The role of small aliphatic alcohols was studied using transient experiments in a down flow lab-scale trickle bed reactor using a commercial 5% Pd/C catalyst and methanol, ethanol and iso-propanol. During a solvent switch oscillatory pattern of the hydrogen peroxide concentration were observed after the change from water to the corresponding alcohol. A strong dependency of the pattern on the reaction temperature, concentration of the alcohol and chain length of the alcohol could be established. In addition to hydrogen peroxide, with a small delay corresponding dehydrogenation products of the alcohol were detected, undergoing a similar pattern. In complementary gas step experiment in which the fed gas was changed during the experiments, significant difference in the concentrations of hydrogen peroxide after the change were measured. After the change from hydrogen to oxygen and vice versa the concentration of hydrogen peroxide shows a peak. However, after a switch from oxygen the measured concentration was 100 fold higher than after the switch from hydrogen to oxygen.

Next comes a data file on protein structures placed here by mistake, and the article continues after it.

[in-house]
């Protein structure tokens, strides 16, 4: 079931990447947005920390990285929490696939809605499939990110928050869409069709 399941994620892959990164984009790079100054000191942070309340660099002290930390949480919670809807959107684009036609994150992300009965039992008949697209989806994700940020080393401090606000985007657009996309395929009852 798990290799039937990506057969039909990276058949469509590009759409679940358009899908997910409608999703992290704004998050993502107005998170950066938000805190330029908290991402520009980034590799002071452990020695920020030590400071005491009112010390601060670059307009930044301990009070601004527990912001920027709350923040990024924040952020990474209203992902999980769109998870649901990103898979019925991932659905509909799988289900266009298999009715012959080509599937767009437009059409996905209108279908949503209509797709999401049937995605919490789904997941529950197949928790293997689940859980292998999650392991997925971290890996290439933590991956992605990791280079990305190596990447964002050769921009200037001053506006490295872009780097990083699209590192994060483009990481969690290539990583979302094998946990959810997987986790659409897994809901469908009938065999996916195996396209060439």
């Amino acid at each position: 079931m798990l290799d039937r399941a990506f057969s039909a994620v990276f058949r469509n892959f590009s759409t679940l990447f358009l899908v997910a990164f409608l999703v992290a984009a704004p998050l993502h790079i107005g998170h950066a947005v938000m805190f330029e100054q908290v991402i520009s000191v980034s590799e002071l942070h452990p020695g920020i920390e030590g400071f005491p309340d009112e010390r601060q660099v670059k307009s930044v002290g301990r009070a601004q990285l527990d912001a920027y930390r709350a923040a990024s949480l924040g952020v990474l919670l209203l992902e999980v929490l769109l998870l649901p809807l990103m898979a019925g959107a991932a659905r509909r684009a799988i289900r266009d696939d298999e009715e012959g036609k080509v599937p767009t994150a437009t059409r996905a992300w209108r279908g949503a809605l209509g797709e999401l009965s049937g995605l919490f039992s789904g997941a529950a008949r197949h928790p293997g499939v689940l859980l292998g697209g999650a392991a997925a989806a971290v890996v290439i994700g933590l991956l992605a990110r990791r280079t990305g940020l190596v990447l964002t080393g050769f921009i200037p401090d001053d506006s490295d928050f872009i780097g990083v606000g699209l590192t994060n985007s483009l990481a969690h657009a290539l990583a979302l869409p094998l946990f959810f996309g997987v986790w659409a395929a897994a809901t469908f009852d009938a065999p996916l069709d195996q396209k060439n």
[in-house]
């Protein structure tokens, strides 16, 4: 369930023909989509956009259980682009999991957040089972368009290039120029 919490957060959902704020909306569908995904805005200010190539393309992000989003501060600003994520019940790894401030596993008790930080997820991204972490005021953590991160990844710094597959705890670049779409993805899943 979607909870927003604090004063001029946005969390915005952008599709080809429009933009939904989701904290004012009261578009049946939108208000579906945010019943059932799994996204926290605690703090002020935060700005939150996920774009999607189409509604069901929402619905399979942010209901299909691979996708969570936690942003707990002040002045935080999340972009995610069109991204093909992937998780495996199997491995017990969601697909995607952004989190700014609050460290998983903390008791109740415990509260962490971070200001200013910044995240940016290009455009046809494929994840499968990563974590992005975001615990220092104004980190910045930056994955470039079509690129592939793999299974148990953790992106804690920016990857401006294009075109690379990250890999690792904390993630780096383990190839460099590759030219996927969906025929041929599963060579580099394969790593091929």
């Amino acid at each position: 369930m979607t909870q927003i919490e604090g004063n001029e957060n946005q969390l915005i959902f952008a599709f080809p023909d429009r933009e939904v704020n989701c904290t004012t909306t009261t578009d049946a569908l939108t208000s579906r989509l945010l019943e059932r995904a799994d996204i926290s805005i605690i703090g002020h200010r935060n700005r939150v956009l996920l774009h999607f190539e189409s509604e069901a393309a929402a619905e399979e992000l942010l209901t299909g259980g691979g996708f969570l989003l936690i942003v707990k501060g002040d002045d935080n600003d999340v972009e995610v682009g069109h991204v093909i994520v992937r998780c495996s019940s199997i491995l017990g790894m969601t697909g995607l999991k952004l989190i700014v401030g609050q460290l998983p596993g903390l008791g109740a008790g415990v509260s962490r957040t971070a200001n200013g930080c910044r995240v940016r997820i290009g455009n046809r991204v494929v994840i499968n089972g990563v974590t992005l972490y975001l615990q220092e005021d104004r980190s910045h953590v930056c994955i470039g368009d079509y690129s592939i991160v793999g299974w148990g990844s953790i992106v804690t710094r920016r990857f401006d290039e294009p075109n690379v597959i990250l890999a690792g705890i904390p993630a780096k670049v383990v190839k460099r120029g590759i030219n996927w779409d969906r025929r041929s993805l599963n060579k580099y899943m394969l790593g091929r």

In order to get deeper mechanistic insight in-situ FTIR ATR experiments, mimicking the solvent switch experiments in the trickle bed reactor using methanol, were performed. During those experiments the same oscillatory pattern of the hydrogen peroxide concentration was observed. The existence of hydroxyalkyl species on the catalyst surface, appearing in the same pattern, was confirmed. Additionally methoxy species were detected during the reaction.

Based on these observations, a new mechanism was proposed in which small alcohols can act as a cocatalyst by forming hydroxyalkyl species, which can act as hydrogen donors in the reduction of oxygen. These species are then regenerated by hydrogenation with the hydrogen present in the system. At low hydrogen concentrations, the regeneration is insufficient and the dehydrogenation product is formed.

The influence of the structure of the used alcohol further FTIR-ATR studies were performed using ethanol as solvent. In steady state experiments and solvent step experiments the same hydroxyl alkyl species as in the reaction with methanol were observed. To eliminate possible observer species and to decrease overlapping of neighbouring bands MES studies were applied revealing the existence of double bond structures indicating rearrangements taking place. From these observations a 2 step dehydrogenation is proposed for higher alcohols.